Unknown-1Women, it’s time for us to rise and give birth to a new human relationship with the planet and with each other.  It’s past time.

Men are most welcome to join us in this life-saving mission, as long as they are men in touch with their feminine side, their life-giving, nurturing, relational side.

All of us humans possess both masculine and feminine energies and traits.  What we need now is balance.  Balance within each one of us that can become a catalyst for the balance our planet so desperately needs.

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PS: Check out this TED Talk by Eve from just before she came down with cancer, talking, miraculously, about the importance of the “girl cell” in both men and women.

Rapists deserve a taste of their own medicine

If I have been silent about the horrific rape and murder of the as-yet unnamed Indian medical student in New Delhi, it’s not because I don’t care, but rather because I care so much I can hardly bear to think about it.

We seem to be living through a time of tipping points: when thresholds are crossed that are so outrageous that they provoke long-overdue reaction from a generally compliant, inured and zoned out populace.

India, and indeed most of southeast Asia, is well-known for its misogyny and callous brutality towards its women.  From female infanticide, neglect of girls, dowry deaths, domestic violence and tribal justice in which female victims of sexual assault are blamed and punished, often with death, this is not a region that treats its women kindly.

This is old news to global human rights activists.  But suddenly, thanks to the martyrdom of that one tipping-point rape victim, it is front-page news in India and around the world, and men and women are out in the streets demanding a sea change in the way sex crimes are punished and in the discriminatory attitudes towards women, not just in India, but all over the world.

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Eve Ensler

Eve Ensler, long a tireless advocate of women’s right to live free of violence, observes in a recent article in the Guardian/UK that we live in a global “rape culture,” in which “a girl can be purchased for less than the cost of a mobile phone.”

Or simply taken for nothing, as happened on the bus in India, and then thrown away.

Ensler’s website for her One Billion Rising movement, which will reach its peak on February 14, tells us that “one in three women on the planet will be raped or beaten in her lifetime.”

“One billion women violated is an atrocity.  One billion women dancing is a revolution,” the website continues, urging viewers to “strike, dance and rise in your community to demand an end to violence against women.”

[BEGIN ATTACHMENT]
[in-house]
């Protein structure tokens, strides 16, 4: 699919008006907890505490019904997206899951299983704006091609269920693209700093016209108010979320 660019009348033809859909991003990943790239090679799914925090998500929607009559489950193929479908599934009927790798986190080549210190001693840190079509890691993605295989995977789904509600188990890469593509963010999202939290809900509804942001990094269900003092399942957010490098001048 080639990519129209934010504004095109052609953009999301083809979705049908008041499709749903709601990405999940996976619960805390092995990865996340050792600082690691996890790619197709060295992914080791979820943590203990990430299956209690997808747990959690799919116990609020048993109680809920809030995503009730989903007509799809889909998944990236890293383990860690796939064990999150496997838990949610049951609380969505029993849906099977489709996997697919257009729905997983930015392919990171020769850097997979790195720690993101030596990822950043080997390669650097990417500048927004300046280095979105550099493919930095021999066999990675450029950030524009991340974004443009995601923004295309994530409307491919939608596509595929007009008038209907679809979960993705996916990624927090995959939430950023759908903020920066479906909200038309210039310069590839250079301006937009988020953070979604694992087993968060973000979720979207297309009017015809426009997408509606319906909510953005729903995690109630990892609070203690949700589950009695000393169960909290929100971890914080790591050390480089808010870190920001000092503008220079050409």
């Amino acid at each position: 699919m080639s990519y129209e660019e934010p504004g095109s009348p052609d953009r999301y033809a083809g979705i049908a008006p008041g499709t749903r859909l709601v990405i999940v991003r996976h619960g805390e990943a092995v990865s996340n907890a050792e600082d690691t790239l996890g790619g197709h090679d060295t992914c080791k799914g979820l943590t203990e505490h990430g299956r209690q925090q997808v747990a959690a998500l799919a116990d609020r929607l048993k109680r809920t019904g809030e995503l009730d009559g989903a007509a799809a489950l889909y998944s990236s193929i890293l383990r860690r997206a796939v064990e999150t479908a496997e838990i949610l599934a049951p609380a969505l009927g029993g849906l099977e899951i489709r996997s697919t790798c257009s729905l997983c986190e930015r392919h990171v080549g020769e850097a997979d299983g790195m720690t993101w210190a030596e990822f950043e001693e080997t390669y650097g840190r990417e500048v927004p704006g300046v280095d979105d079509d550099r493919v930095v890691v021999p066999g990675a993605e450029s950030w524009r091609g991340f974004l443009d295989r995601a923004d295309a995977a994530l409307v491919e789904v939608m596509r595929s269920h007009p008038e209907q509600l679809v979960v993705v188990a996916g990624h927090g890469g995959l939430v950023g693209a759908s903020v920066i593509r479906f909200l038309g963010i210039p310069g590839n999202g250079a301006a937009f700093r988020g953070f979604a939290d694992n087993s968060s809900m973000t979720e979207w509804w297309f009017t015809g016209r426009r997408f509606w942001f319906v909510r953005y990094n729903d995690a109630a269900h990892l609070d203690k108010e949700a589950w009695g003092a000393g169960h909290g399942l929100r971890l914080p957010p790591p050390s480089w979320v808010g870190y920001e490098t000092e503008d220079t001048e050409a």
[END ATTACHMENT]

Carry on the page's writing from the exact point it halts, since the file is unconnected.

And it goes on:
I’m sorry, but I have a hard time getting very enthusiastic about the idea of “dancing” to end violence against women.

I think it’s time for a stronger response.

I’d like to see rapists and assailants of women get a taste of the kind of retributive justice so many of the patriarchal cultures and religions like to mete out to women accused of sexual crimes.

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Stoning to death.  Cutting off of body parts—noses are popular, but how about we try penises this time?

This is probably why I didn’t want to write about this issue.  I’m too angry.  I can’t sit around and talk rationally about it anymore, like Nick Kristof did in his column today.

Just once, I’d like to indulge my own rage and seriously entertain that favorite approach of the patriarchy: an-eye-for-an-eye retribution.

Touch that woman violently, young man, and you will feel the edge of this razor, right between your legs.

Throw acid in the face of that young bride, kiddo, and you will be ceremoniously dumped in a vat of acid yourself.

Like to jam iron rods up women’s vaginas, Mr. Bus Driver?  How do you like the feel of this one up your ass?

And no, don’t tell me to calm down!  Don’t tell me I’m hysterical!

Women’s rights advocates have been trying for years—for centuries!—to get the leaders of our male-dominated world to treat us with the respect we surely deserve.

And yet still a brave little Pakistani girl who dares to speak out for the right to education gets shot in the head.

Malala Yousafzai

Malala Yousafzai

High school and college sports stars still think it’s fine and dandy to gang-rape unconscious female classmates.

Women are pushed into the workforce and expected to still do the second shift of housework and childcare at home—and by the way, we’re paid less, too!

The list goes on and on, and sometimes it’s just too much.

Maybe the only way to get real change to happen in short order—in my lifetime, please!—is to give the men responsible for these crimes and inequities a nice taste of their own medicine.